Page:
Away from football, McClendon became heavily involved in sports ventures. He serves on the advisory board of the Black Sports Business Symposium, which is holding its inaugural gathering June 16-18 in Atlanta. Additionally, he was named Co-Vice Chair of the Knight Commission on Intercollegiate Athletics Racial Equity Task Force. Despite these high profile selling points, her greatest passion is family. A husband and father of three, McClendon is unquestionably on the fast track to executive leadership in the NFL. Yet this newly created MBA thinks his greatest success will ultimately come down to being a father.

“When they see me, I want them to see a father, but also someone they can look up to and give them the tools they need to achieve what they want so they can be anything. what. I want to provide the time, the resources and the opportunity for them to do so. It’s my greatest passion: to make sure my family stays intact and whole and to live a life conducive to the American dream.

It’s already been a huge year for Jacque McClendon: a Super Bowl title in February and an MBA in May. What were the biggest lessons McClendon learned from the Executive MBA program? What advice would he give to future candidates? And what was it like to be part of a Super Bowl champion. These are some questions that P&Q posed to McClendon. From classmates to career goals, here are his experiences as an MBA…and beyond.

P&Q: Tell me about your role with the Los Angeles Rams? What does your daily life look like?

Recent portrait of Jacques McClendon

JM: “I am the director of football affairs. What it looks like from a day-to-day perspective is that I have the opportunity to have high-level points of contact with our leadership while serving as a liaison between the football operations side and the business side from a communications point of view. It’s all about a lot of things we do as an organization. As a former player, it was really cool to see the bigger picture and be involved in so many different directions to help the organization grow. This role gave me a great opportunity to be a part of it.

The Rams are split into two buildings. Our commercial side is located in Agoura Hills. Our football operations are in Thousand Oaks. What sometimes happens is that there are lines of communication that need to be maintained in order for us to operate as a business. I have been knighted to be one of those people who drive these conversations. I have weekly meetings with our media team and find out how we intertwine our players, staff and football operations in the programming they do. I have weekly meetings with our community team and learn how we can intertwine our football staff and staff in some of our community activations. And I also act as a liaison on game day, on how we activate, invest and amplify what Coach [Sean McVay] and [General Manager] Less Snead is trying to do from a game day football building perspective.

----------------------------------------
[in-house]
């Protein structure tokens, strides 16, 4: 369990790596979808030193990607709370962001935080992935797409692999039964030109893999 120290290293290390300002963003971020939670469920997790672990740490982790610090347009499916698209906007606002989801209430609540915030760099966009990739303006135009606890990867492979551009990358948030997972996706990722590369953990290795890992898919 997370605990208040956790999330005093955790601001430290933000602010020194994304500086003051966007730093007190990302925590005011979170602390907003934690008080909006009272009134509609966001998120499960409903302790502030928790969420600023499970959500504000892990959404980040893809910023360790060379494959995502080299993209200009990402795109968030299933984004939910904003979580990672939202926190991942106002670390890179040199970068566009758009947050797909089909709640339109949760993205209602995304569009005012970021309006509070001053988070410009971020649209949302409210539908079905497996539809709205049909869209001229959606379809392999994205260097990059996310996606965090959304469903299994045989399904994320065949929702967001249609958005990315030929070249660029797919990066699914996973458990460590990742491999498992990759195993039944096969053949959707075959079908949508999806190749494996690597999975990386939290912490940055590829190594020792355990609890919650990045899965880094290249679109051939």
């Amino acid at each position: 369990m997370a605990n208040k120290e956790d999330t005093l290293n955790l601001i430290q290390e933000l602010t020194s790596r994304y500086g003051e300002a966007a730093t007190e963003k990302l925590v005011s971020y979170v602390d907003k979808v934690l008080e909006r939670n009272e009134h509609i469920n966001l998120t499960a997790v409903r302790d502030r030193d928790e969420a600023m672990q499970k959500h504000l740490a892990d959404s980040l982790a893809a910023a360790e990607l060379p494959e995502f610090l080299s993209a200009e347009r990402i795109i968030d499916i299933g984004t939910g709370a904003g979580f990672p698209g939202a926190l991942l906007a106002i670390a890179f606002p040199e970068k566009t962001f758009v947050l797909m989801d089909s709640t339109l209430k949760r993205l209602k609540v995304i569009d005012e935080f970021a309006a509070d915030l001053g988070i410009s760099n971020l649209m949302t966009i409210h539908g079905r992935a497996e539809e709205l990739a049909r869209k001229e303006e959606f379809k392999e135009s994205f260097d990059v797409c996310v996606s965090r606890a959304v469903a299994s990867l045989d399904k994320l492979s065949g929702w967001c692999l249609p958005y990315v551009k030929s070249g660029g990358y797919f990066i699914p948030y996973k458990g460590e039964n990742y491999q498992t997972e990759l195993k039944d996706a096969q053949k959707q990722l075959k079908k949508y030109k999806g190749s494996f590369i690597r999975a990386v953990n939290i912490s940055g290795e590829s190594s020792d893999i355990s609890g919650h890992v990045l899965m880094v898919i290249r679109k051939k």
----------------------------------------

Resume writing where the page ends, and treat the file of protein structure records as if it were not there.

My position is on the football operations side of our organization. I received a promotion about a year ago and am now a liaison for several departments on our commercial side, such as ticketing and premium seating. As I mentioned, I serve as a communication bridge between our football and business operations. I am very fortunate to have such dynamic executive leadership within our organization which has allowed me to have high level points of contact across multiple aspects of our football business. Whether it’s touchpoints in our draft process, league-wide and internal diversity efforts, or among other business and football functions, my day-to-day is very dynamic. No two days are the same. This is my first job outside of playing in the NFL; were blessed with a lot of knowledge about how an entire NFL operation works and what it takes to keep everything clicking just by having the opportunity to be “in the room”. It’s really amazing to me to see how much you learn from the people you work with and for. Coach McVay always says, “We compete with our programs, but we win with our people.”

P&Q: What has been your greatest achievement so far in your role?

JM: ” It’s hard to say. Hope you haven’t had it yet. You are always pushing the needle, always trying to improve. For me, it’s knowing that I’m finding ways to fully integrate the way we do things on the football and business side. What happens when you have two separate buildings is that you might not always be on the same page, so I think I’m part of that solution to make it better. I know it’s not perfect and we continue to have tough conversations so it can get better. I think that is also success. The success is not over. You don’t just climb the mountain and you’re there. Success is how you evolve and adapt to whatever the moment brings. I think we have a group of people on my team and within the organization who want to do that. I hope being in this situation and having this relay position shows the organization that I want to do it too.